I received an advanced copy of The Last Of Us in exchange for an honest review
On a remote Scottish island, five children struggle to survive alone in a post-pandemic world. The narrator is nine-year-old Rona who, along with Alex, Elizabeth, Calum Ian and Duncan, lives in a village which has been wiped out by a virus. They are the only survivors. Under the leadership of Elizabeth – the eldest of the group and daughter of two doctors – the group get by, forming routines in order to survive their new world and retain their memories of the times that came before and those they have lost.
The Last Of Us left me with some mixed feelings. One one hand, there’s something unique and affecting reading about a desolate, post-apocalyptic land from the frank, unflinching point of view of a nine-year-old. But Rona’s narration feels somewhat fragmented; her childish thoughts don’t flow easily and as a result I had some difficulty connecting with her character. The plot is quite slow-moving at times too, but there’s something haunting about the the children’s day-to-day activities; dealing with situations no children should have to face.
The world-building and atmosphere in this novel is so authentic it feels frighteningly realistic. The children forage houses for food and supplies, coming up with their own methods for coping with the bleak reality of their situation. Houses that have been visited get spray-painted with either a ‘G’ or a ‘B’ on the front door. ‘B’ is for bad – houses which have a ‘smell’, tinged with the decaying bodies of those who lived there before. It’s little things like this, combined with the children’s frank relaying of the situation – “..our teacher, Mrs Leonard, who’s dead now, though you can still see her if you want to.” – which make for a chilling reading experience.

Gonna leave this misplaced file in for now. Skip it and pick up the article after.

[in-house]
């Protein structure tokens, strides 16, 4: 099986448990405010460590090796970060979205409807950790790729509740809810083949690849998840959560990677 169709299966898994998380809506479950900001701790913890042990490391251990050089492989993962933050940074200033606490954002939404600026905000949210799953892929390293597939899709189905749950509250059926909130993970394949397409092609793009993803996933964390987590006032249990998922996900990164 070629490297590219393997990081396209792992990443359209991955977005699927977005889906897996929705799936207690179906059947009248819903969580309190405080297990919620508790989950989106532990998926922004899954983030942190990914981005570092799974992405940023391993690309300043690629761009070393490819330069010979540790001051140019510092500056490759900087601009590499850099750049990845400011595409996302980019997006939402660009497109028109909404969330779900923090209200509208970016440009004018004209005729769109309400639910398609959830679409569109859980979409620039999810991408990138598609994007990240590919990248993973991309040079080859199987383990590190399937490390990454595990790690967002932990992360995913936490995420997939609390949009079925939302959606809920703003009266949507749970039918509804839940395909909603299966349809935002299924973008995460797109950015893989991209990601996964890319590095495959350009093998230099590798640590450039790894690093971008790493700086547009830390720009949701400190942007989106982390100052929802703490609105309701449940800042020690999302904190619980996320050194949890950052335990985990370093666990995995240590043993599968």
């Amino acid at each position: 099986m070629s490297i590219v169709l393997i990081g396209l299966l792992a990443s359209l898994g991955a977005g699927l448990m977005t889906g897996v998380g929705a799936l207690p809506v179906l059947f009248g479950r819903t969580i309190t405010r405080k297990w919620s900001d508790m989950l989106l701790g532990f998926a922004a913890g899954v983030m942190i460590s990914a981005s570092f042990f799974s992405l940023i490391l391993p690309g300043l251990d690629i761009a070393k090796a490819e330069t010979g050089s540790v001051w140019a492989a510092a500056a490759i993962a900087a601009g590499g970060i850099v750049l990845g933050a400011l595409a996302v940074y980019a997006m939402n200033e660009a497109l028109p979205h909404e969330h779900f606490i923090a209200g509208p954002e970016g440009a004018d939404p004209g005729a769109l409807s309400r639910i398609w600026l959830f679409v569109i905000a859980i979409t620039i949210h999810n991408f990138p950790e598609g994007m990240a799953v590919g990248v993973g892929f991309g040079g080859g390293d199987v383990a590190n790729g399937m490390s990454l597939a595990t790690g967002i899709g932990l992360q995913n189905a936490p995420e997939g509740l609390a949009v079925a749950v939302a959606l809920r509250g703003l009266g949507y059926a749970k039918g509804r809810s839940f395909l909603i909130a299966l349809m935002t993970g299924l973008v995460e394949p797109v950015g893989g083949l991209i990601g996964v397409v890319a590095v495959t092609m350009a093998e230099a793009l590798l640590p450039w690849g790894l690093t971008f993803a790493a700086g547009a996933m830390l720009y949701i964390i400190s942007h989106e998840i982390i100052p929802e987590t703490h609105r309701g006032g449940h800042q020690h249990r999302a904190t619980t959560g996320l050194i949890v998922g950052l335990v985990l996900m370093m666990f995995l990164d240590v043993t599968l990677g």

Whilst I struggled with Rona’s narrative style a little, through her childish eyes the author did a wonderful job of portraying the other children as complex, emotive characters. My favourite was Elizabeth, the leader of the group; just a child herself but forced into the role of adult in order to care for and lead the group. She never cried; she never gave up; she always tried to solve any problem which came their way and yet it was clear she carried her own burdens and grief. More of each child’s back-stories – each as tragic as the next – are gradually revealed as the present-day narrative progresses adding more depth and encouraging empathy as the book reaches its conclusion.
This probably isn’t one for those who love a plot-driven story, but it is subtly powerful. Ewing focuses on world-building and character development, using elegant to paint a chilling picture of a post-pandemic future.